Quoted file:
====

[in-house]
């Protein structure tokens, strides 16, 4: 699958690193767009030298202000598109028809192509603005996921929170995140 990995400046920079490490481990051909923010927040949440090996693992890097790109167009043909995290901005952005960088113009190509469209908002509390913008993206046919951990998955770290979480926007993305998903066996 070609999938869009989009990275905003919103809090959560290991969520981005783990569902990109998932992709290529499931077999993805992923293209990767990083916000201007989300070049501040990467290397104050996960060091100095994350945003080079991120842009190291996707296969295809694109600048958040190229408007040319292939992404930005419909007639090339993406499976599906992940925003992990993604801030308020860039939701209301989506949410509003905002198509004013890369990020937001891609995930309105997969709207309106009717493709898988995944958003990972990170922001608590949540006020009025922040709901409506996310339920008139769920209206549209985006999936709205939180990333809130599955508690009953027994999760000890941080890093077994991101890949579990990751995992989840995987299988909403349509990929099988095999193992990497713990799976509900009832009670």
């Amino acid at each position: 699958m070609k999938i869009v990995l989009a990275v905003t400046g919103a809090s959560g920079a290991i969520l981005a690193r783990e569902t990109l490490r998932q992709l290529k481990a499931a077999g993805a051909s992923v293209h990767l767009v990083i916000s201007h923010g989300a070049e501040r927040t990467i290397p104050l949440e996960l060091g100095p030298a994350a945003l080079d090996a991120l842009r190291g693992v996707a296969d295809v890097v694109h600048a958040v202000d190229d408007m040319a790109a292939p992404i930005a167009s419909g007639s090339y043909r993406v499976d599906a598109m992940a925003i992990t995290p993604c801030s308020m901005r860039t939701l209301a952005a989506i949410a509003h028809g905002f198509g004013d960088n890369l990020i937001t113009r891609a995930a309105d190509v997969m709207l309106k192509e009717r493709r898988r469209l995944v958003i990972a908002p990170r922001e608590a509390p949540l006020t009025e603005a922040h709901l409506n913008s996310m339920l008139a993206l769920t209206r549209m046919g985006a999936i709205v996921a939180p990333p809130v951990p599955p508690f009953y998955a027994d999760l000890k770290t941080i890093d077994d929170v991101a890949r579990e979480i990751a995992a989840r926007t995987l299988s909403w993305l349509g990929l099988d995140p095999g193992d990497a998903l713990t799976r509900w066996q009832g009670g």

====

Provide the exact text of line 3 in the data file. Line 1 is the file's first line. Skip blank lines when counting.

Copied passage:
């Amino acid at each position: 699958m070609k999938i869009v990995l989009a990275v905003t400046g919103a809090s959560g920079a290991i969520l981005a690193r783990e569902t990109l490490r998932q992709l290529k481990a499931a077999g993805a051909s992923v293209h990767l767009v990083i916000s201007h923010g989300a070049e501040r927040t990467i290397p104050l949440e996960l060091g100095p030298a994350a945003l080079d090996a991120l842009r190291g693992v996707a296969d295809v890097v694109h600048a958040v202000d190229d408007m040319a790109a292939p992404i930005a167009s419909g007639s090339y043909r993406v499976d599906a598109m992940a925003i992990t995290p993604c801030s308020m901005r860039t939701l209301a952005a989506i949410a509003h028809g905002f198509g004013d960088n890369l990020i937001t113009r891609a995930a309105d190509v997969m709207l309106k192509e009717r493709r898988r469209l995944v958003i990972a908002p990170r922001e608590a509390p949540l006020t009025e603005a922040h709901l409506n913008s996310m339920l008139a993206l769920t209206r549209m046919g985006a999936i709205v996921a939180p990333p809130v951990p599955p508690f009953y998955a027994d999760l000890k770290t941080i890093d077994d929170v991101a890949r579990e979480i990751a995992a989840r926007t995987l299988s909403w993305l349509g990929l099988d995140p095999g193992d990497a998903l713990t799976r509900w066996q009832g009670g």